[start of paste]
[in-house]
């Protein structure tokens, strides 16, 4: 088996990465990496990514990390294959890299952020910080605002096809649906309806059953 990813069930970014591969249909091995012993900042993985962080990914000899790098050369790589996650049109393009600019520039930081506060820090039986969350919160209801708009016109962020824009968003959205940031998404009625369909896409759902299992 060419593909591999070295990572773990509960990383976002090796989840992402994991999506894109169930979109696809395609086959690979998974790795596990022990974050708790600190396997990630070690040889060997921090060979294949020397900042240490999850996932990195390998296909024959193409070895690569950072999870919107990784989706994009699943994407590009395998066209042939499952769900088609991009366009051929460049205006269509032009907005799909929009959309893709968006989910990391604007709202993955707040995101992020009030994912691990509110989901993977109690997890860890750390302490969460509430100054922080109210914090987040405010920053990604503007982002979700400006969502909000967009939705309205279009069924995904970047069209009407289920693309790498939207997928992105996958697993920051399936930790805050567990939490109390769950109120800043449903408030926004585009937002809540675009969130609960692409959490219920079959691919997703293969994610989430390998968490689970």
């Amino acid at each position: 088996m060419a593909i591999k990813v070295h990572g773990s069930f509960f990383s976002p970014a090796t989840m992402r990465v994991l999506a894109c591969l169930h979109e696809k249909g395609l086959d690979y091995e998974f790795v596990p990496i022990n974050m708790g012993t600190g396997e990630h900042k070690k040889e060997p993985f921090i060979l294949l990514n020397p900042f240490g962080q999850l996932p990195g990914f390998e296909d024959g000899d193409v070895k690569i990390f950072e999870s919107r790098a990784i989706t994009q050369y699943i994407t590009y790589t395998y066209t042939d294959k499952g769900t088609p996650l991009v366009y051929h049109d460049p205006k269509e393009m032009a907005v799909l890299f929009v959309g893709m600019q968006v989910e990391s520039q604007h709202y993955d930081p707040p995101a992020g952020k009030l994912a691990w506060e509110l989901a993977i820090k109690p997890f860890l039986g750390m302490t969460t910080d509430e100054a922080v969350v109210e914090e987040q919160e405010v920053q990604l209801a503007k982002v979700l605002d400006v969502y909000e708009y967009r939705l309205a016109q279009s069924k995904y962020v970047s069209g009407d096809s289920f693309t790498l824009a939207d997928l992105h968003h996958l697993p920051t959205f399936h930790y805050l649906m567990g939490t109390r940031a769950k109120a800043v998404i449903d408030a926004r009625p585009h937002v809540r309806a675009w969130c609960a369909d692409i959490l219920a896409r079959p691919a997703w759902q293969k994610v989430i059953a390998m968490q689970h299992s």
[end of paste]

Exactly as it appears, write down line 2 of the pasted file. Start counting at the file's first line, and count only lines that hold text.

């Protein structure tokens, strides 16, 4: 088996990465990496990514990390294959890299952020910080605002096809649906309806059953 990813069930970014591969249909091995012993900042993985962080990914000899790098050369790589996650049109393009600019520039930081506060820090039986969350919160209801708009016109962020824009968003959205940031998404009625369909896409759902299992 060419593909591999070295990572773990509960990383976002090796989840992402994991999506894109169930979109696809395609086959690979998974790795596990022990974050708790600190396997990630070690040889060997921090060979294949020397900042240490999850996932990195390998296909024959193409070895690569950072999870919107990784989706994009699943994407590009395998066209042939499952769900088609991009366009051929460049205006269509032009907005799909929009959309893709968006989910990391604007709202993955707040995101992020009030994912691990509110989901993977109690997890860890750390302490969460509430100054922080109210914090987040405010920053990604503007982002979700400006969502909000967009939705309205279009069924995904970047069209009407289920693309790498939207997928992105996958697993920051399936930790805050567990939490109390769950109120800043449903408030926004585009937002809540675009969130609960692409959490219920079959691919997703293969994610989430390998968490689970």